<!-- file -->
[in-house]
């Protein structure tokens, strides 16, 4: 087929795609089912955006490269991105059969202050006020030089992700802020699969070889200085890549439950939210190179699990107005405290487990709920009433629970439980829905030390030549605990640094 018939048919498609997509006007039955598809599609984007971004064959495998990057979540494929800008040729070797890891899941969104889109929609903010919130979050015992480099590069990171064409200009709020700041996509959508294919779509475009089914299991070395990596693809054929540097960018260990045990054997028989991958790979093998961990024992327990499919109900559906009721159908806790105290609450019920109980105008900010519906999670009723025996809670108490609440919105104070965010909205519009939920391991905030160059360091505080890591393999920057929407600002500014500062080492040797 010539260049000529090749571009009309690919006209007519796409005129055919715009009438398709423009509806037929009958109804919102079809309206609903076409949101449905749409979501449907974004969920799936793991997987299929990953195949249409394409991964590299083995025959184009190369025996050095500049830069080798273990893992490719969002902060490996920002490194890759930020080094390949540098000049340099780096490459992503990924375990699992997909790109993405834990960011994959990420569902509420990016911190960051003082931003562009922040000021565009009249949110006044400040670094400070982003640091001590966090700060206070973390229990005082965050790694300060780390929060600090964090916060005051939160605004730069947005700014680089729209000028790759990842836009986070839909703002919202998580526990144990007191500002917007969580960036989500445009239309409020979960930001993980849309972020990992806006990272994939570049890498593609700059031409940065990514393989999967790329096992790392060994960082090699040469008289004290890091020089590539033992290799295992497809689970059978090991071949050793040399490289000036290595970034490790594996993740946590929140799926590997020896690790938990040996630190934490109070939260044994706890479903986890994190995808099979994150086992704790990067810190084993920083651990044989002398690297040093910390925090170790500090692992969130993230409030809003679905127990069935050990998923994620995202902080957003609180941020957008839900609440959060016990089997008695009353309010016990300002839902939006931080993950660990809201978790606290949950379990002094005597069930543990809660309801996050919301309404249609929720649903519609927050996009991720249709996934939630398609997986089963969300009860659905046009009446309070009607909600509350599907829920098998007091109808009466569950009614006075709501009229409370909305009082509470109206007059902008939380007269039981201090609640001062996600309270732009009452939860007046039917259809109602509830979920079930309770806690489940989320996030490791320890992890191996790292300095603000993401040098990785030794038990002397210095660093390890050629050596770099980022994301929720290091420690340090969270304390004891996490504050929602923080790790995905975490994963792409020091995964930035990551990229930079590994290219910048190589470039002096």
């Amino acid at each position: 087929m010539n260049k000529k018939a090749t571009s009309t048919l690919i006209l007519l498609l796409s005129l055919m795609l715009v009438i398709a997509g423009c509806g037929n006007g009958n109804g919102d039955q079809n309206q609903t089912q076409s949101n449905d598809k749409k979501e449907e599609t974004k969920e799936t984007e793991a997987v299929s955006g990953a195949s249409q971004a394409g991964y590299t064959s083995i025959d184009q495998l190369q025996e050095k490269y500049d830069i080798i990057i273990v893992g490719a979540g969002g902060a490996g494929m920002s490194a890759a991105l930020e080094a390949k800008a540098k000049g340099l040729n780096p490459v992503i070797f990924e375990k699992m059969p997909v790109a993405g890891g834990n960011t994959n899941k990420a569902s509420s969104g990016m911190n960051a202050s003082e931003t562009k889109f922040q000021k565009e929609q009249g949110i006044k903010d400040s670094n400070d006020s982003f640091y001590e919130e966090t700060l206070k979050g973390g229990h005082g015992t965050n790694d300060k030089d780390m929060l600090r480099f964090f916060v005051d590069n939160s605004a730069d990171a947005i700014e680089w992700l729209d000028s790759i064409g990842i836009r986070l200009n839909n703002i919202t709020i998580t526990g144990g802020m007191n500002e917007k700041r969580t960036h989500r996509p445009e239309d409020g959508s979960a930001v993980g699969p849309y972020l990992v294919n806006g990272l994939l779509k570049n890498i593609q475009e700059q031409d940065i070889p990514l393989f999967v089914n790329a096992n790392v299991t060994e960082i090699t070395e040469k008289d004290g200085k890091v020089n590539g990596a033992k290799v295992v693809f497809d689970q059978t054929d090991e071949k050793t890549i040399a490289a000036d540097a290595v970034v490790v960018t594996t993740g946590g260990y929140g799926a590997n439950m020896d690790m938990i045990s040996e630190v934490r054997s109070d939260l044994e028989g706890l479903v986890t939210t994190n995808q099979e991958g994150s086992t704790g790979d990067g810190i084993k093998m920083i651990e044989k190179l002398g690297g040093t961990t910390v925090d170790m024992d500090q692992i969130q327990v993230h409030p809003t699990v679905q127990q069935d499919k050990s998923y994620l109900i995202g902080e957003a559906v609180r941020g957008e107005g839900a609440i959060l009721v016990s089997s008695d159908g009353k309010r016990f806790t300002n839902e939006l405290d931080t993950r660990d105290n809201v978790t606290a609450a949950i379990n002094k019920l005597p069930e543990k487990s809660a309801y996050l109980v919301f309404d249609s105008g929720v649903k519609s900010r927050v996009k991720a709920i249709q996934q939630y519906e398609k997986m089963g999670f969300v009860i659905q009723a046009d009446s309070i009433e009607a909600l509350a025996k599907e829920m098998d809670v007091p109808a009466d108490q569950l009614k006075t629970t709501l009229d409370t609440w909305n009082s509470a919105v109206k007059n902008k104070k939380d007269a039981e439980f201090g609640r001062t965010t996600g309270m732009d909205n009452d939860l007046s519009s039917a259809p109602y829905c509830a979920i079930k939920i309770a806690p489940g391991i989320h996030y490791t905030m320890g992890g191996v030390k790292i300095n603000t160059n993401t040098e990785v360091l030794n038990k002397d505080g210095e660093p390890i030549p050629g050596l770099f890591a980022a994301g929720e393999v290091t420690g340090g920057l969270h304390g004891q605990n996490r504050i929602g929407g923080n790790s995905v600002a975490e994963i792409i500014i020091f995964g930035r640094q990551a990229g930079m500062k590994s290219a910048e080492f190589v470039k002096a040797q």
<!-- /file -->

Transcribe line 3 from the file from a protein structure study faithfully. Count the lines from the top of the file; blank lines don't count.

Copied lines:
């Amino acid at each position: 087929m010539n260049k000529k018939a090749t571009s009309t048919l690919i006209l007519l498609l796409s005129l055919m795609l715009v009438i398709a997509g423009c509806g037929n006007g009958n109804g919102d039955q079809n309206q609903t089912q076409s949101n449905d598809k749409k979501e449907e599609t974004k969920e799936t984007e793991a997987v299929s955006g990953a195949s249409q971004a394409g991964y590299t064959s083995i025959d184009q495998l190369q025996e050095k490269y500049d830069i080798i990057i273990v893992g490719a979540g969002g902060a490996g494929m920002s490194a890759a991105l930020e080094a390949k800008a540098k000049g340099l040729n780096p490459v992503i070797f990924e375990k699992m059969p997909v790109a993405g890891g834990n960011t994959n899941k990420a569902s509420s969104g990016m911190n960051a202050s003082e931003t562009k889109f922040q000021k565009e929609q009249g949110i006044k903010d400040s670094n400070d006020s982003f640091y001590e919130e966090t700060l206070k979050g973390g229990h005082g015992t965050n790694d300060k030089d780390m929060l600090r480099f964090f916060v005051d590069n939160s605004a730069d990171a947005i700014e680089w992700l729209d000028s790759i064409g990842i836009r986070l200009n839909n703002i919202t709020i998580t526990g144990g802020m007191n500002e917007k700041r969580t960036h989500r996509p445009e239309d409020g959508s979960a930001v993980g699969p849309y972020l990992v294919n806006g990272l994939l779509k570049n890498i593609q475009e700059q031409d940065i070889p990514l393989f999967v089914n790329a096992n790392v299991t060994e960082i090699t070395e040469k008289d004290g200085k890091v020089n590539g990596a033992k290799v295992v693809f497809d689970q059978t054929d090991e071949k050793t890549i040399a490289a000036d540097a290595v970034v490790v960018t594996t993740g946590g260990y929140g799926a590997n439950m020896d690790m938990i045990s040996e630190v934490r054997s109070d939260l044994e028989g706890l479903v986890t939210t994190n995808q099979e991958g994150s086992t704790g790979d990067g810190i084993k093998m920083i651990e044989k190179l002398g690297g040093t961990t910390v925090d170790m024992d500090q692992i969130q327990v993230h409030p809003t699990v679905q127990q069935d499919k050990s998923y994620l109900i995202g902080e957003a559906v609180r941020g957008e107005g839900a609440i959060l009721v016990s089997s008695d159908g009353k309010r016990f806790t300002n839902e939006l405290d931080t993950r660990d105290n809201v978790t606290a609450a949950i379990n002094k019920l005597p069930e543990k487990s809660a309801y996050l109980v919301f309404d249609s105008g929720v649903k519609s900010r927050v996009k991720a709920i249709q996934q939630y519906e398609k997986m089963g999670f969300v009860i659905q009723a046009d009446s309070i009433e009607a909600l509350a025996k599907e829920m098998d809670v007091p109808a009466d108490q569950l009614k006075t629970t709501l009229d409370t609440w909305n009082s509470a919105v109206k007059n902008k104070k939380d007269a039981e439980f201090g609640r001062t965010t996600g309270m732009d909205n009452d939860l007046s519009s039917a259809p109602y829905c509830a979920i079930k939920i309770a806690p489940g391991i989320h996030y490791t905030m320890g992890g191996v030390k790292i300095n603000t160059n993401t040098e990785v360091l030794n038990k002397d505080g210095e660093p390890i030549p050629g050596l770099f890591a980022a994301g929720e393999v290091t420690g340090g920057l969270h304390g004891q605990n996490r504050i929602g929407g923080n790790s995905v600002a975490e994963i792409i500014i020091f995964g930035r640094q990551a990229g930079m500062k590994s290219a910048e080492f190589v470039k002096a040797q």